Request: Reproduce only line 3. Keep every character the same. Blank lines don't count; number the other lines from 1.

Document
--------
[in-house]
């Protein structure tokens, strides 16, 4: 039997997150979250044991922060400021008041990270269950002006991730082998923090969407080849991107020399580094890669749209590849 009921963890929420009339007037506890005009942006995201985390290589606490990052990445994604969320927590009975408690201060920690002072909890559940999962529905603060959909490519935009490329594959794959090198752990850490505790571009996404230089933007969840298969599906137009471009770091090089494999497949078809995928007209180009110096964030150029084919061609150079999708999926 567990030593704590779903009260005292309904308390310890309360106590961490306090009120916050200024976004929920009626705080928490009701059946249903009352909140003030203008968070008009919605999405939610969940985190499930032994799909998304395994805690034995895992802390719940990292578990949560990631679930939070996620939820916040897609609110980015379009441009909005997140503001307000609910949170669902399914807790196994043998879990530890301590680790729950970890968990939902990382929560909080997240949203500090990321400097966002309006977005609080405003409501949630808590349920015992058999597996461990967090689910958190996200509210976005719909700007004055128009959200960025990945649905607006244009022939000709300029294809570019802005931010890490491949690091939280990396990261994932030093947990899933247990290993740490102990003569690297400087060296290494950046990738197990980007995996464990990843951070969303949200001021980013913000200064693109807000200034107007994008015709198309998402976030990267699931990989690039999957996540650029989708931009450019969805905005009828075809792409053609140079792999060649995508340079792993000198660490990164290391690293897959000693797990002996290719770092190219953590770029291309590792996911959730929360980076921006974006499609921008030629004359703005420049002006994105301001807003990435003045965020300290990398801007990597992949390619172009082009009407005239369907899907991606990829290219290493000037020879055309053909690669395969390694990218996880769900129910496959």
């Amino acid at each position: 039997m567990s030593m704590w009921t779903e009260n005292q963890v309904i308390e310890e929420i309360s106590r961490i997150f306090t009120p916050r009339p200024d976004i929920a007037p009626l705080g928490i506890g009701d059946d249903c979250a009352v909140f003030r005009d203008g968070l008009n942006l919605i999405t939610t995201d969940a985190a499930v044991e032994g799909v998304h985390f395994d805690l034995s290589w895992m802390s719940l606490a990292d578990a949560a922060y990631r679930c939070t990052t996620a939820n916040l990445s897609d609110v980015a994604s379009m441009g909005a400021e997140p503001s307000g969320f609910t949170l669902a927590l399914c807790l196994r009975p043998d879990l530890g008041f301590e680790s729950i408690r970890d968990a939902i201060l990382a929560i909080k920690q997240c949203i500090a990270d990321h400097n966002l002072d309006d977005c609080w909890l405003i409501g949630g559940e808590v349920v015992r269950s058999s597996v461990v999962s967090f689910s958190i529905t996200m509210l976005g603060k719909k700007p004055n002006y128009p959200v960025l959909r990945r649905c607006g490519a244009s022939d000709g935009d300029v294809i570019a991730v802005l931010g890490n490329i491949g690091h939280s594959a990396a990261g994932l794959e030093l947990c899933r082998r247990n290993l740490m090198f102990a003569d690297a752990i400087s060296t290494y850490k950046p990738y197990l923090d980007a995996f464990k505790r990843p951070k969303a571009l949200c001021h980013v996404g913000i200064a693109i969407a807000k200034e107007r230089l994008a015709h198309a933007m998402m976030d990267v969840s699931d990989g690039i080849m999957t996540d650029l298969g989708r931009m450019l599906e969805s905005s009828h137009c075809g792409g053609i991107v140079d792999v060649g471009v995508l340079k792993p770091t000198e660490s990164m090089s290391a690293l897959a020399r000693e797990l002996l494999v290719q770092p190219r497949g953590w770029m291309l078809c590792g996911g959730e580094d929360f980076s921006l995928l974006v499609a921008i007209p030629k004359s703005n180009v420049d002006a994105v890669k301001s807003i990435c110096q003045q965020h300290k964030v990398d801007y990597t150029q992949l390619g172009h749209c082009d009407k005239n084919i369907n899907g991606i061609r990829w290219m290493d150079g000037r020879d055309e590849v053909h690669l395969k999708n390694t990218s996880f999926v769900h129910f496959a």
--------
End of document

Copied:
């Amino acid at each position: 039997m567990s030593m704590w009921t779903e009260n005292q963890v309904i308390e310890e929420i309360s106590r961490i997150f306090t009120p916050r009339p200024d976004i929920a007037p009626l705080g928490i506890g009701d059946d249903c979250a009352v909140f003030r005009d203008g968070l008009n942006l919605i999405t939610t995201d969940a985190a499930v044991e032994g799909v998304h985390f395994d805690l034995s290589w895992m802390s719940l606490a990292d578990a949560a922060y990631r679930c939070t990052t996620a939820n916040l990445s897609d609110v980015a994604s379009m441009g909005a400021e997140p503001s307000g969320f609910t949170l669902a927590l399914c807790l196994r009975p043998d879990l530890g008041f301590e680790s729950i408690r970890d968990a939902i201060l990382a929560i909080k920690q997240c949203i500090a990270d990321h400097n966002l002072d309006d977005c609080w909890l405003i409501g949630g559940e808590v349920v015992r269950s058999s597996v461990v999962s967090f689910s958190i529905t996200m509210l976005g603060k719909k700007p004055n002006y128009p959200v960025l959909r990945r649905c607006g490519a244009s022939d000709g935009d300029v294809i570019a991730v802005l931010g890490n490329i491949g690091h939280s594959a990396a990261g994932l794959e030093l947990c899933r082998r247990n290993l740490m090198f102990a003569d690297a752990i400087s060296t290494y850490k950046p990738y197990l923090d980007a995996f464990k505790r990843p951070k969303a571009l949200c001021h980013v996404g913000i200064a693109i969407a807000k200034e107007r230089l994008a015709h198309a933007m998402m976030d990267v969840s699931d990989g690039i080849m999957t996540d650029l298969g989708r931009m450019l599906e969805s905005s009828h137009c075809g792409g053609i991107v140079d792999v060649g471009v995508l340079k792993p770091t000198e660490s990164m090089s290391a690293l897959a020399r000693e797990l002996l494999v290719q770092p190219r497949g953590w770029m291309l078809c590792g996911g959730e580094d929360f980076s921006l995928l974006v499609a921008i007209p030629k004359s703005n180009v420049d002006a994105v890669k301001s807003i990435c110096q003045q965020h300290k964030v990398d801007y990597t150029q992949l390619g172009h749209c082009d009407k005239n084919i369907n899907g991606i061609r990829w290219m290493d150079g000037r020879d055309e590849v053909h690669l395969k999708n390694t990218s996880f999926v769900h129910f496959a």